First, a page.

Marcus & Co (1892 - 1962)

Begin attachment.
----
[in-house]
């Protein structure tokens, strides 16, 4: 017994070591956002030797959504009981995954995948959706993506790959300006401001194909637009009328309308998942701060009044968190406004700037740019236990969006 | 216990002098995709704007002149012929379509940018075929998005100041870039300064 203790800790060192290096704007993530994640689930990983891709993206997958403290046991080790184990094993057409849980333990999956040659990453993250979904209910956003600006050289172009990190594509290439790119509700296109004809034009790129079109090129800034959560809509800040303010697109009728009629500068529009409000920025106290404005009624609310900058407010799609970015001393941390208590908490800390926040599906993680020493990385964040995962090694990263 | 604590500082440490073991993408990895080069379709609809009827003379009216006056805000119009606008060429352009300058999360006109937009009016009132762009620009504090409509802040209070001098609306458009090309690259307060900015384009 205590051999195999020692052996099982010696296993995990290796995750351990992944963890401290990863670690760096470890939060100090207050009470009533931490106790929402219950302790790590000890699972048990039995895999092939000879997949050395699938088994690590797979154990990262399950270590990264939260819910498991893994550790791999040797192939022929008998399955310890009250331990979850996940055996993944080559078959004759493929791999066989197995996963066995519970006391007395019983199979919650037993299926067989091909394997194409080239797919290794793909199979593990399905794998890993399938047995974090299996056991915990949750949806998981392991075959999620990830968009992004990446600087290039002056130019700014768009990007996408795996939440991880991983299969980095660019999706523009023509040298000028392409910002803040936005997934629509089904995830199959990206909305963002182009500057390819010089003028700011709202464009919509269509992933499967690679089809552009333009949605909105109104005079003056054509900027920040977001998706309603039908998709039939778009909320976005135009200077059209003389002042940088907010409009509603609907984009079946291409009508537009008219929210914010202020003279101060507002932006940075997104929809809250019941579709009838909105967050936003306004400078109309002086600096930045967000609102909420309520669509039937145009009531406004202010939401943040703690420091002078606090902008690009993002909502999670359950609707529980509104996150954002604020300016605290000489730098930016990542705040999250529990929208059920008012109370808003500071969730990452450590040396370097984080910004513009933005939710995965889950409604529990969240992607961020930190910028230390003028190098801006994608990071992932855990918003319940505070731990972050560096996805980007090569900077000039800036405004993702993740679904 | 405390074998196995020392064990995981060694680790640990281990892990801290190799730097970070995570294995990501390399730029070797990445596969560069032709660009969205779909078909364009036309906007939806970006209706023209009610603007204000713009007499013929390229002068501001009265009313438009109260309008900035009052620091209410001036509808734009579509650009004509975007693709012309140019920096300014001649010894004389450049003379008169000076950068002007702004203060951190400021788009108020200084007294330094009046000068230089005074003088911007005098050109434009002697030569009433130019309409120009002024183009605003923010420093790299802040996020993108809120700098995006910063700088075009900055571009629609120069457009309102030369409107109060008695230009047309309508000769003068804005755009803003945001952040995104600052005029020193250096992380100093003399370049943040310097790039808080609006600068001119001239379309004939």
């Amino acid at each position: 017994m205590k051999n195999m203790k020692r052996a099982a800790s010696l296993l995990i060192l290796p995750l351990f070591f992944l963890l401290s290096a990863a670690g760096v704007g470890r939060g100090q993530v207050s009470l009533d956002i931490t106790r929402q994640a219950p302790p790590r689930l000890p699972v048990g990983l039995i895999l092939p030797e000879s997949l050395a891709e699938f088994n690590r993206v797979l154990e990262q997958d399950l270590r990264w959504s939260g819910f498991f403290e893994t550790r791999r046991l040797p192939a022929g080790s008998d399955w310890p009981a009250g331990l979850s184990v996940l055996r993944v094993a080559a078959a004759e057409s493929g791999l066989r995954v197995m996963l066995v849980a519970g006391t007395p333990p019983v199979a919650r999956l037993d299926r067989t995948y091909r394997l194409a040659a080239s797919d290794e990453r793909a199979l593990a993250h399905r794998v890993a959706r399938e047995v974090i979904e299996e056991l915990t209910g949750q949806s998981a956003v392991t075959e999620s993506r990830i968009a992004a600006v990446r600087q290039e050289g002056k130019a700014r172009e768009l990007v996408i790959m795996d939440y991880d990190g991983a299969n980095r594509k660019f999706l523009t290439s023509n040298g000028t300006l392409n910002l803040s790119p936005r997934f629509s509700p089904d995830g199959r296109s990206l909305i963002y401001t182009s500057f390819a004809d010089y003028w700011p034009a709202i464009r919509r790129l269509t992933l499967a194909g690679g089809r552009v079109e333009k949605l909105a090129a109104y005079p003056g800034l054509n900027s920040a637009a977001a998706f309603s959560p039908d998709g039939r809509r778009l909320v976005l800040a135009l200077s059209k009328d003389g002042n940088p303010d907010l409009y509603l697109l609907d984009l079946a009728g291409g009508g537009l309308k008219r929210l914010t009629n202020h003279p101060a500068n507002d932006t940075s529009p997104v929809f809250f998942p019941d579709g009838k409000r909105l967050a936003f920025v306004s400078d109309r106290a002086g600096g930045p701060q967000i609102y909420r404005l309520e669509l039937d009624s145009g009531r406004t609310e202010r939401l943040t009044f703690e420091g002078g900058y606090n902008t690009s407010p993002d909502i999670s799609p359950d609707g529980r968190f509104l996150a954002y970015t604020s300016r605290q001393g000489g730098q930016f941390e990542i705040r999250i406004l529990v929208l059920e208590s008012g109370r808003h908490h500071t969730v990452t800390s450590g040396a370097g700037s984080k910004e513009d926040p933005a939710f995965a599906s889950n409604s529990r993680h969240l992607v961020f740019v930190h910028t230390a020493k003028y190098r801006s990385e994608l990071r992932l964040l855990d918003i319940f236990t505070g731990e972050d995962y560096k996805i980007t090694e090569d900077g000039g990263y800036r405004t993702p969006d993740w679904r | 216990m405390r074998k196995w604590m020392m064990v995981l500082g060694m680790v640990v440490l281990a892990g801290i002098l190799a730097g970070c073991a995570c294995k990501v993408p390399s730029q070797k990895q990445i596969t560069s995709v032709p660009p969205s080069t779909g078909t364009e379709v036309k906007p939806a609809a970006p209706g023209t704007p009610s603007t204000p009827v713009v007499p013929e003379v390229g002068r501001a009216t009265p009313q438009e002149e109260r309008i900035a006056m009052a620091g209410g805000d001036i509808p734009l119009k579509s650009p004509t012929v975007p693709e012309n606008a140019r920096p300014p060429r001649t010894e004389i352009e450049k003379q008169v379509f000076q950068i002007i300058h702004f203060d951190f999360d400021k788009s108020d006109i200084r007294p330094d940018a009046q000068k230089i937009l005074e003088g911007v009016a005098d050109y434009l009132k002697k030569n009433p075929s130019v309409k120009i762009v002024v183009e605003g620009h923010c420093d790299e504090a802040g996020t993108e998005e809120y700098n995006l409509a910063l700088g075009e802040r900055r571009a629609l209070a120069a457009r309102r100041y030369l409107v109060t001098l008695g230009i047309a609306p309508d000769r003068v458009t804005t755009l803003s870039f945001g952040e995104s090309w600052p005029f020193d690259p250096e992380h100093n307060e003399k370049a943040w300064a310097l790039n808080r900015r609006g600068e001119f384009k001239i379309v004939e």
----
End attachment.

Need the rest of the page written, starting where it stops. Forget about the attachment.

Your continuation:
American jeweler best known for its Art Nouveau jewelry and silver. In 1892, when Hermann Marcus (born in Germany in 1828) and his son William opened Marcus & Company in New York, Herman Marcus was already well known and respected by the New York City jewelry community. Born and raised in Germany, he had moved to the city in 1850; his knowledge of European trends and previous experience at Ellemeyer, court jewelers of Dresden, won him jobs at Ball, Black, and Co. as well as Tiffany and Company. He was also a partner in the prestigious firm Starr and Marcus before going into business with his son. In 1900, the firm exhibited beautiful orchid-motif brooches, featuring plique-à-jour enameling, at Paris’s International Exhibition. The pieces were clearly inspired by René Lalique. The firm’s designs were of high quality, even if a bit crude by French standards, and are still among the best examples of American Art Nouveau and Arts and Crafts jewellery. Marcus and Company continued to attract high profile clientele throughout the twentieth century, including John D. Rockefeller. The firm closed for a brief time during World War II. In 1962, it merged with Black, Starr, and Frost.